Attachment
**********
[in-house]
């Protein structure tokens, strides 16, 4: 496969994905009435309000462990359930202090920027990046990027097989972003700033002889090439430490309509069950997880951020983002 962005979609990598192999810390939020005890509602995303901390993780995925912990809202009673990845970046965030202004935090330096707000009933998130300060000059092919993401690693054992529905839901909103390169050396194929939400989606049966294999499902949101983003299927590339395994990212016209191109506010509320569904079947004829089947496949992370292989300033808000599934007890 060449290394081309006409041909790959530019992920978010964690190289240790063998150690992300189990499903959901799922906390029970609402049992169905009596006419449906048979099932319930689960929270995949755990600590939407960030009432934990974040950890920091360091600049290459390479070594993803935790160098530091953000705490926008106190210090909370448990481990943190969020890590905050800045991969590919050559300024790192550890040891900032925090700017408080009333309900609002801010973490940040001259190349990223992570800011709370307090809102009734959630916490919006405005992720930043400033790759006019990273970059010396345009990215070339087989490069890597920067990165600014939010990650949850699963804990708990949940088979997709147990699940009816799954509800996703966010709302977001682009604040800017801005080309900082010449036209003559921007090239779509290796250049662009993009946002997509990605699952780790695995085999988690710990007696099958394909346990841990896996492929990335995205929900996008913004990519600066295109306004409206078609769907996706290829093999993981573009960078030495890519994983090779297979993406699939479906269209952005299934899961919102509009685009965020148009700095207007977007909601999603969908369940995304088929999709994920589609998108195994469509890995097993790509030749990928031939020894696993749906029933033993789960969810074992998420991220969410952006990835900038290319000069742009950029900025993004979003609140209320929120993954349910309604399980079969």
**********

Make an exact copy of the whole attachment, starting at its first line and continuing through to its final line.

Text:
[in-house]
């Protein structure tokens, strides 16, 4: 496969994905009435309000462990359930202090920027990046990027097989972003700033002889090439430490309509069950997880951020983002 962005979609990598192999810390939020005890509602995303901390993780995925912990809202009673990845970046965030202004935090330096707000009933998130300060000059092919993401690693054992529905839901909103390169050396194929939400989606049966294999499902949101983003299927590339395994990212016209191109506010509320569904079947004829089947496949992370292989300033808000599934007890 060449290394081309006409041909790959530019992920978010964690190289240790063998150690992300189990499903959901799922906390029970609402049992169905009596006419449906048979099932319930689960929270995949755990600590939407960030009432934990974040950890920091360091600049290459390479070594993803935790160098530091953000705490926008106190210090909370448990481990943190969020890590905050800045991969590919050559300024790192550890040891900032925090700017408080009333309900609002801010973490940040001259190349990223992570800011709370307090809102009734959630916490919006405005992720930043400033790759006019990273970059010396345009990215070339087989490069890597920067990165600014939010990650949850699963804990708990949940088979997709147990699940009816799954509800996703966010709302977001682009604040800017801005080309900082010449036209003559921007090239779509290796250049662009993009946002997509990605699952780790695995085999988690710990007696099958394909346990841990896996492929990335995205929900996008913004990519600066295109306004409206078609769907996706290829093999993981573009960078030495890519994983090779297979993406699939479906269209952005299934899961919102509009685009965020148009700095207007977007909601999603969908369940995304088929999709994920589609998108195994469509890995097993790509030749990928031939020894696993749906029933033993789960969810074992998420991220969410952006990835900038290319000069742009950029900025993004979003609140209320929120993954349910309604399980079969």